Mostly what this book was about was the politics of leadership: what makes a good ruler, how firm or fierce one should be, and the reasons subjects do or don’t follow one. I found that part fascinating.

I am definitely committed to the story line, and curious about where Amani and her rebel friends will go next.

The Hammer of Thor

hammerofthorby Rick Riordan
First Sentence: “Lesson learned: If you take a Valkyrie out for coffee, you’ll get stuck with the check and a dead body.”
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Others in the series: The Sword of Summer
Content: There’s some violence, a bit of romance. It’s in the YA section (grades 6-8) of the bookstore, but heaven forbid you stop a Riordan fan from reading these.

It’s been a few months since we last saw Magnus, and he’s been managing okay out in Valhalla. But, Loki’s up to his old tricks again, and Thor’s hammer is still missing, and Magnus and his friends are needed to stop him. The problem: Loki has promised the giant Thrym that Sam the Valkyrie (who’s Muslim and engaged already) will marry him. In just over a week. Of course this can’t happen, except for one thing: Thrym happens to have Thor’s hammer. The trick: getting Thrym to give up the hammer, while not releasing Loki from his imprisonment AND having Sam not get married. But, of course Magnus and all his friends — including Alex, a gender fluid character — are up to the challenge. Mostly.

It took me a while to get around to reading this one, mostly because it’s just more of the same. Not that that’s bad; I love being in Riordan’s world when I’m there. But, I’m not as enthralled by Magnus’s part in the larger mythos as I hoped I’d be (I’m more interested in Apollo right now). Not that the story’s bad; it’s not. And Riordan’s fun and funny and maybe a bit too hip and contemporary, but I know (because A’s a huge fan) that the kids eat it up. It’s a good addition to the wider mythos that Riordan’s created, and I do appreciate that he’s definitely trying to be inclusive with his characters these days.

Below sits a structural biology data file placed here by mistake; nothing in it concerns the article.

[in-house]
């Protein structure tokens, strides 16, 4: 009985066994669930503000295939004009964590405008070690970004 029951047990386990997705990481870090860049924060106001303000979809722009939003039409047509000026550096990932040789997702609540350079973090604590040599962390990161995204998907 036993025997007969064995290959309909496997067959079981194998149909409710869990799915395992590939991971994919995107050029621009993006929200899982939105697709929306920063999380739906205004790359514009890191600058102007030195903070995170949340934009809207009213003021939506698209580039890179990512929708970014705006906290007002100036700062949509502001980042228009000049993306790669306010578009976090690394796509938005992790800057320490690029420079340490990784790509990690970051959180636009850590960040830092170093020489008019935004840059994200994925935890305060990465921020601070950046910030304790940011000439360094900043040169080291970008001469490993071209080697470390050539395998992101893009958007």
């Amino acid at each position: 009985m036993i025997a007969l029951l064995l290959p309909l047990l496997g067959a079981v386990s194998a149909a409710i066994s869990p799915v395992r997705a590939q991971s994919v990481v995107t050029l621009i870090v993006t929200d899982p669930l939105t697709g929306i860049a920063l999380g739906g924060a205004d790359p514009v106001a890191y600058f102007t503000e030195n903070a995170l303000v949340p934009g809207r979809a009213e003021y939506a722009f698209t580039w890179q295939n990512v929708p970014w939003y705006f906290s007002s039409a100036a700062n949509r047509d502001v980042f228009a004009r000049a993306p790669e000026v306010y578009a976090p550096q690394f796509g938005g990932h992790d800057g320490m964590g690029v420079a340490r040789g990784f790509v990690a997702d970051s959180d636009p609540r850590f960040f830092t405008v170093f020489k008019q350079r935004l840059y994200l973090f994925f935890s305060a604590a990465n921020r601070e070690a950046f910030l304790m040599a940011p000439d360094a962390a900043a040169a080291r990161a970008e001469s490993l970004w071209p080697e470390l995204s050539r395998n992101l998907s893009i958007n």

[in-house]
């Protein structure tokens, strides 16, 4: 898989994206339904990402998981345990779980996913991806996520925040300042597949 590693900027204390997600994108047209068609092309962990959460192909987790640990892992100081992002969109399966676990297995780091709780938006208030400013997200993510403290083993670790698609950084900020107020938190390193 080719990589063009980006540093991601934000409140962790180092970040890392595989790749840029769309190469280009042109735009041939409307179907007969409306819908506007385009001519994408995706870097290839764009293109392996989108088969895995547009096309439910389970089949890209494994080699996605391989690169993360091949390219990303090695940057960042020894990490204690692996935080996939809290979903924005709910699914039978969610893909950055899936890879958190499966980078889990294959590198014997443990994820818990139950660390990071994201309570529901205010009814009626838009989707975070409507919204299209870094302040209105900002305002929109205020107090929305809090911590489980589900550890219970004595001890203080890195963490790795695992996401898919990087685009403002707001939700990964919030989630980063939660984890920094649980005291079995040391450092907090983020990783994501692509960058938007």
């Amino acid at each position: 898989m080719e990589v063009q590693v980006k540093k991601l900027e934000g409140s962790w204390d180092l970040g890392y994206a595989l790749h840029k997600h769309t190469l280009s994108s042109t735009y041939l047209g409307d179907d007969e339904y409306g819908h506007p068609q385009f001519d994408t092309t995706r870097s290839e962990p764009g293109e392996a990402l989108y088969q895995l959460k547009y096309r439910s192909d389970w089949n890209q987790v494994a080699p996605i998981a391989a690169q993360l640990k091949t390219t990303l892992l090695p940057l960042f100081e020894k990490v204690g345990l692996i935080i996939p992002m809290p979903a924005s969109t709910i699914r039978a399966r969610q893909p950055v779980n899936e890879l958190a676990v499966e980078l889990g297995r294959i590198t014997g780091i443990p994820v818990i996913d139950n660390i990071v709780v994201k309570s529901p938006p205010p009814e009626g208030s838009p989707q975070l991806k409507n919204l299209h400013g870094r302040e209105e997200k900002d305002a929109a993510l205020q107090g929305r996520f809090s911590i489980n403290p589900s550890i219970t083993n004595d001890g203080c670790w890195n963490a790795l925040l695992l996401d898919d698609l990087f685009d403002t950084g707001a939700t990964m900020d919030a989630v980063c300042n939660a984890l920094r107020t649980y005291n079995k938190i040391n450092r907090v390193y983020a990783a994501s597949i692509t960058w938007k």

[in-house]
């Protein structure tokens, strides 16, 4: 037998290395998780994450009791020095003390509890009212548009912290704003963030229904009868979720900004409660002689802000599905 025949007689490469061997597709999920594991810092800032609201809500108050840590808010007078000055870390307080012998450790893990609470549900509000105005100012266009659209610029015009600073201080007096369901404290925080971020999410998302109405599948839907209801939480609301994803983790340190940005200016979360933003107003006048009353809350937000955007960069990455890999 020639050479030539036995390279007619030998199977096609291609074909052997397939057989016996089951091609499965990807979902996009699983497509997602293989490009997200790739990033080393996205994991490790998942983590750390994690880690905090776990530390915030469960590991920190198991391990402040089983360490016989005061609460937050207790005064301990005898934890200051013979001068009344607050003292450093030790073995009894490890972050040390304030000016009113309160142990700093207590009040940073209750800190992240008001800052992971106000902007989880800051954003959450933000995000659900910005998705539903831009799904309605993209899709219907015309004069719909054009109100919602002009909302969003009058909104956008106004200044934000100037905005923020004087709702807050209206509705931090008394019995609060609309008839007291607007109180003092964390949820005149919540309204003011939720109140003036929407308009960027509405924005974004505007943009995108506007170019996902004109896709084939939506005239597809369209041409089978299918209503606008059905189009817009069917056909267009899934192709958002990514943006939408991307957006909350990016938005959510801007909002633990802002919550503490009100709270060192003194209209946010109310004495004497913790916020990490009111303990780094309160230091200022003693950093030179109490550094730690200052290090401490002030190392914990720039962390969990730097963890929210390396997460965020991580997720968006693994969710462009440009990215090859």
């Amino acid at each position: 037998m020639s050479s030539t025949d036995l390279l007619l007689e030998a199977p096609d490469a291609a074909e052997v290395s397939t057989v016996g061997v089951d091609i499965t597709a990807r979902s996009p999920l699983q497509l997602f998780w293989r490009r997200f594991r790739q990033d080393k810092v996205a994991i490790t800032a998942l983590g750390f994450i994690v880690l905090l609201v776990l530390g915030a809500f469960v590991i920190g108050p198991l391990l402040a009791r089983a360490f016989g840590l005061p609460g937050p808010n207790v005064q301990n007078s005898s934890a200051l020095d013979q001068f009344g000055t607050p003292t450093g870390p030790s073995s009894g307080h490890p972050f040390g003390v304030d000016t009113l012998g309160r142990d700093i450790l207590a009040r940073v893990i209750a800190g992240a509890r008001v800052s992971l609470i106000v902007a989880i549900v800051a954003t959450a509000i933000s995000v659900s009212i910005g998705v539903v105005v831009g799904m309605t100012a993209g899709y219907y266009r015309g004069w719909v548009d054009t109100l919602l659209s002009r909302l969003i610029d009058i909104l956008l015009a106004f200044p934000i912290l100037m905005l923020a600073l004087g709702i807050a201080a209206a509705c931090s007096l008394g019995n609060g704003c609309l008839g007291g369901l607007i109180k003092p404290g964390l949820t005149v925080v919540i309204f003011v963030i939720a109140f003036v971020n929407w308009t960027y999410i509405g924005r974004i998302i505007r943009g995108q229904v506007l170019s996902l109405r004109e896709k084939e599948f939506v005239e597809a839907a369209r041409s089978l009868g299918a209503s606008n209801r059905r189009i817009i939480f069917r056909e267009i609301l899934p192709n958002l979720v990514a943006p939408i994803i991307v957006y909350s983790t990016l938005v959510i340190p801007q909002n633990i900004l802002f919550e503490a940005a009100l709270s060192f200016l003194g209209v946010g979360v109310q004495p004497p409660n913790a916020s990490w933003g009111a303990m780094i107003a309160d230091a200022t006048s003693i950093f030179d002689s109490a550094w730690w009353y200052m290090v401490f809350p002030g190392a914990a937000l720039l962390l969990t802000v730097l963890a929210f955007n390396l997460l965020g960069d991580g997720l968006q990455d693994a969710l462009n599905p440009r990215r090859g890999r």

It’s just not my favorite.

When the Sea Turned to Silver

whentheseaby Grace Lin
First sentence: “When the sea turned to silver and the cold froze the light of the sun, Pinmei knew the Black Tortoise of Winter had arrived with his usual calmness.”
Support your local independent bookstore: buy it there!
Review copy provided by the publisher.
Others in the series: Where the Mountain Meets the Moon, Starry River of the Sky
Content: It’s a slow book, with only a little action, so it’s probably not for those readers who like a fast-paced page-turner. It’s in the middle grade (grades 3-5) section of the bookstore.

I feel I’ve run out of things to say about this sweet series based on Chinese mythology. It’s very much like the other two: an adventure of a main story, interspersed with old legends which blurs the line between “myth” and “reality” It has an element of the fantastical, with gods and magic, but it’s not overbearing, rather fitting seamlessly into the story of a granddaughter searching for her grandmother.

So, really, there isn’t anything more to say except if you haven’t experienced the delight that Lin’s tales are, you are really  missing out.